E. E. Cummings Reads: A Poetry Collection
(1953; 1975; 1977; 2001)

With the exception of the six nonlectures, this three-cassette collection brings together all Caedmon recordings of Cummings reading his own poetry and prose. The first cassette is the same as the first Caedmon recording, E. E. Cummings Reading His Poetry. This recording was made in the studio on May 28, 1953. Side one features selections from Him, EIMI, and Santa Claus, while the side two features poems from XAIPE (1950), 1 X 1 (1944), and 50 Poems (1940). This LP was re-released in 2007 in CD format under the name The Essential E. E. Cummings, but it is no longer in print. 

The other two cassettes in the three-cassette E. E. Cummings Reads collection were released in 1975 and '77 as E. E. Cummings Reads his Collected Poetry & Prose: 1920-1958. Here is George J. Firmage's original note to the second album of that collection: 

This new Caedmon album—one of two devoted to the readings of E. E. Cummings (TC 2080/2081)—has been compiled from more than a dozen taped recordings of the poet’s public performances. Carefully preserved by his wife, the late Marion Morehouse, the readings date from 1953 to 1961 and include Cummings’ appearances at the YMHA Poetry Center, Harvard University, the University of Rochester, the University of Chicago, the Metropolitan Museum of Art, Columbia University, McGill University, Johns Hopkins University, Oberlin College, Eastern Michigan University and the Library of Congress. 

The works recorded were published between 1920 and 1958 with an emphasis, as might be expected, upon the later years. All told there are five prose works and 85 poems.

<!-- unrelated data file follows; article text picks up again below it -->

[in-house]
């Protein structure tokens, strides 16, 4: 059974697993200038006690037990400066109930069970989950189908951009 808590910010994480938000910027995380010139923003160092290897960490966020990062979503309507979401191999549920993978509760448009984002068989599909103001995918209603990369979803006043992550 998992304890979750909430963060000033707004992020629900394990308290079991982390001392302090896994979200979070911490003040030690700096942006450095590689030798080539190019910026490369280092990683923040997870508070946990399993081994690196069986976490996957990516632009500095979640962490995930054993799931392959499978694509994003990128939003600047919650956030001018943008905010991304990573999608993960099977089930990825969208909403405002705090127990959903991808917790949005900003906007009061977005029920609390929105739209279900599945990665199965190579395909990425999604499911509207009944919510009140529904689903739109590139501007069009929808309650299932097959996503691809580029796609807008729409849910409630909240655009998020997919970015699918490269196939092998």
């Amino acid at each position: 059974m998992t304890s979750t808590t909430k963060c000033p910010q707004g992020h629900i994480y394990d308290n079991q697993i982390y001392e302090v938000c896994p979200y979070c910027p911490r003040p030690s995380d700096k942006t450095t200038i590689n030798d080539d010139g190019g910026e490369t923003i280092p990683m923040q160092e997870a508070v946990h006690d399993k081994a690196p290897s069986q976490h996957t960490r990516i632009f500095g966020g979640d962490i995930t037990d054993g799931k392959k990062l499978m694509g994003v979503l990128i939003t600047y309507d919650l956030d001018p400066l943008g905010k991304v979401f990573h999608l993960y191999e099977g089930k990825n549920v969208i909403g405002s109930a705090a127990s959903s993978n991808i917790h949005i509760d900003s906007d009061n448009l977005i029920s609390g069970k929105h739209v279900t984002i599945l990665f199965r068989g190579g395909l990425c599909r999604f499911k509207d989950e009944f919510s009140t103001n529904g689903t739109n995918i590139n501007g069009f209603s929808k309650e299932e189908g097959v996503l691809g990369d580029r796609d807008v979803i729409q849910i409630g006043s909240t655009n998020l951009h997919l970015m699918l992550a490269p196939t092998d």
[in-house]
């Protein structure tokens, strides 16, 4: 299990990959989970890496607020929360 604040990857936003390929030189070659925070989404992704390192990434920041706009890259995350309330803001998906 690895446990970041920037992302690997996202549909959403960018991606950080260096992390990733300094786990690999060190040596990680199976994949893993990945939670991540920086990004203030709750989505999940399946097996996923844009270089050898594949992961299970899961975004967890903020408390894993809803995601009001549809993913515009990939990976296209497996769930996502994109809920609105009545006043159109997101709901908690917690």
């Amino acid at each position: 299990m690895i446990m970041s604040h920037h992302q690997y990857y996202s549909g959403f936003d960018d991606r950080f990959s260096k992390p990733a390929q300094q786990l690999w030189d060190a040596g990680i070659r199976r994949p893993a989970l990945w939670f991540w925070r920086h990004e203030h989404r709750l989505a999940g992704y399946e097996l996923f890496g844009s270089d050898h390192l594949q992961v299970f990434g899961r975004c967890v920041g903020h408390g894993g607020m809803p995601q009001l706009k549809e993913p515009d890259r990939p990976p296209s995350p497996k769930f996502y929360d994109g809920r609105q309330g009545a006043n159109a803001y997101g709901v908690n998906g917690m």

[Note: In 2005 another CD of Cummings reading his poetry was released: The Voice of the Poet: E. E. Cummings.] 
E. E. Cummings Reads cover

Though the three-cassette collection contains excerpts taken from i: six nonlectures, the recordings of the nonlectures have not been re-issued. It should not be surprising that Cummings avoids reading his visual poems; after all, he himself wrote that "not all of my poems are to be read aloud—some . . . are to be seen & not heard" (Letters 267). For a complete list of readings on E. E. Cummings Reads: A Poetry Collection (2001), see below.

Links: Complete Tracklist

Side One (E. E. Cummings Reading His Poetry, 1953, Caedmon TC 1017)

Him (1926), the acrobat passage (Act 1, SceneTwo);
EIMI  (1933), Lenin's tomb: facefacefaceface (Eimi 240-243; i: six nonlectures 100-103)
Santa Claus (1946), Scene Three: Death masked as Santa Claus (i: six nonlectures 106-108)
Side Two (Page numbers refer to Complete Poems.)
dying is fine)but Death (CP 604; XAIPE #6);
why must itself up every of a park (CP 636; XAIPE #38);
when god decided to invent (CP 566; 1 X 1 #XXVI);
nothing false and possible is love (CP 574; 1 X 1 #XXXIV);
Hello is what a mirror says (CP 570; 1 X 1 #XXX);
who were so(dark of heart they might not speak (CP 640; XAIPE 51);
i say no world (CP 523; 50 Poems 36);
life is more true than reason will deceive (CP 592; 1 X 1 LII);
what if a much of a which of a wind (CP 560; 1 X 1 XX);
one’s not half two. It’s two are halves of one: (CP 556; 1 X 1 XVII);
o by the by (CP 593; 1 X 1 LII);
hate blows a bubble of despair into (CP 531; 50 Poems 43);
yes is a pleasant country: (CP 578; 1 X 1 XXXVIII);
i thank You God for most this amazing (CP 663; XAIPE 65);
"sweet spring is your (CP 591; 1 X 1 LI);
true lovers in each happening of their hearts (CP 576; 1 X 1 XXXVI);
when faces called flowers float out of the ground (CP 665; XAIPE 67)

Side Three (E. E. Cummings Reads his Collected Poetry & Prose: 1920-1940. Originally released in 1975.)
Jottings (i: six nonlectures 70; Miscellany 330-332);
Foreword to a Catalogue for an Exhibition of Cummings’ paintings (i: six nonlectures 68; Miscellany 314-315);
A Poet’s Advice to Students (Miscellany 335);
A Fairy Tale (Miscellany 249-251);